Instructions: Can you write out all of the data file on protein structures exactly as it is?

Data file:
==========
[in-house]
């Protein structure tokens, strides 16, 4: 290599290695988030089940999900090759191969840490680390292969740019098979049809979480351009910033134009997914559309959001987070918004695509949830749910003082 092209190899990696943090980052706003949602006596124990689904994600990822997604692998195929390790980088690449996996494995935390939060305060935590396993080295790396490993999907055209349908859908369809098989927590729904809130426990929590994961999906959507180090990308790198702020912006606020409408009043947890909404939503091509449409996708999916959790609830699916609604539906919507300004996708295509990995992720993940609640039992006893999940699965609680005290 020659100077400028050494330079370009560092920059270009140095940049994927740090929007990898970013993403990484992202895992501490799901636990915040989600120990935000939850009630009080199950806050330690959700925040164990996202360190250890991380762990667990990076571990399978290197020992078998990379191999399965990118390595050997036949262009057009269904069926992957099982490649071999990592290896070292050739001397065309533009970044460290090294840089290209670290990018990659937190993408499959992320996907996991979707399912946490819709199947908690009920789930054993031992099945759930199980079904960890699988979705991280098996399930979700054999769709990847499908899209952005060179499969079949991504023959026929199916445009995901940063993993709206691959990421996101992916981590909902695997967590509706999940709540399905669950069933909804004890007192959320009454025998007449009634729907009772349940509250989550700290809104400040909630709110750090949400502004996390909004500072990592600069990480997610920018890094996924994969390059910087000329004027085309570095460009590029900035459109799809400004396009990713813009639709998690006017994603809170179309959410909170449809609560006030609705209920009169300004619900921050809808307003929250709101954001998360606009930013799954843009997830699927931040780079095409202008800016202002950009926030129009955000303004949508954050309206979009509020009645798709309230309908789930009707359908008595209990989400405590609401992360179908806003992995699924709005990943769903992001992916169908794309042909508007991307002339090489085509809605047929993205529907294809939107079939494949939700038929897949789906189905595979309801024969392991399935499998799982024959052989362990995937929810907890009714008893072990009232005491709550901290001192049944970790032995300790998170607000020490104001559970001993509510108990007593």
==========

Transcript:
[in-house]
């Protein structure tokens, strides 16, 4: 290599290695988030089940999900090759191969840490680390292969740019098979049809979480351009910033134009997914559309959001987070918004695509949830749910003082 092209190899990696943090980052706003949602006596124990689904994600990822997604692998195929390790980088690449996996494995935390939060305060935590396993080295790396490993999907055209349908859908369809098989927590729904809130426990929590994961999906959507180090990308790198702020912006606020409408009043947890909404939503091509449409996708999916959790609830699916609604539906919507300004996708295509990995992720993940609640039992006893999940699965609680005290 020659100077400028050494330079370009560092920059270009140095940049994927740090929007990898970013993403990484992202895992501490799901636990915040989600120990935000939850009630009080199950806050330690959700925040164990996202360190250890991380762990667990990076571990399978290197020992078998990379191999399965990118390595050997036949262009057009269904069926992957099982490649071999990592290896070292050739001397065309533009970044460290090294840089290209670290990018990659937190993408499959992320996907996991979707399912946490819709199947908690009920789930054993031992099945759930199980079904960890699988979705991280098996399930979700054999769709990847499908899209952005060179499969079949991504023959026929199916445009995901940063993993709206691959990421996101992916981590909902695997967590509706999940709540399905669950069933909804004890007192959320009454025998007449009634729907009772349940509250989550700290809104400040909630709110750090949400502004996390909004500072990592600069990480997610920018890094996924994969390059910087000329004027085309570095460009590029900035459109799809400004396009990713813009639709998690006017994603809170179309959410909170449809609560006030609705209920009169300004619900921050809808307003929250709101954001998360606009930013799954843009997830699927931040780079095409202008800016202002950009926030129009955000303004949508954050309206979009509020009645798709309230309908789930009707359908008595209990989400405590609401992360179908806003992995699924709005990943769903992001992916169908794309042909508007991307002339090489085509809605047929993205529907294809939107079939494949939700038929897949789906189905595979309801024969392991399935499998799982024959052989362990995937929810907890009714008893072990009232005491709550901290001192049944970790032995300790998170607000020490104001559970001993509510108990007593």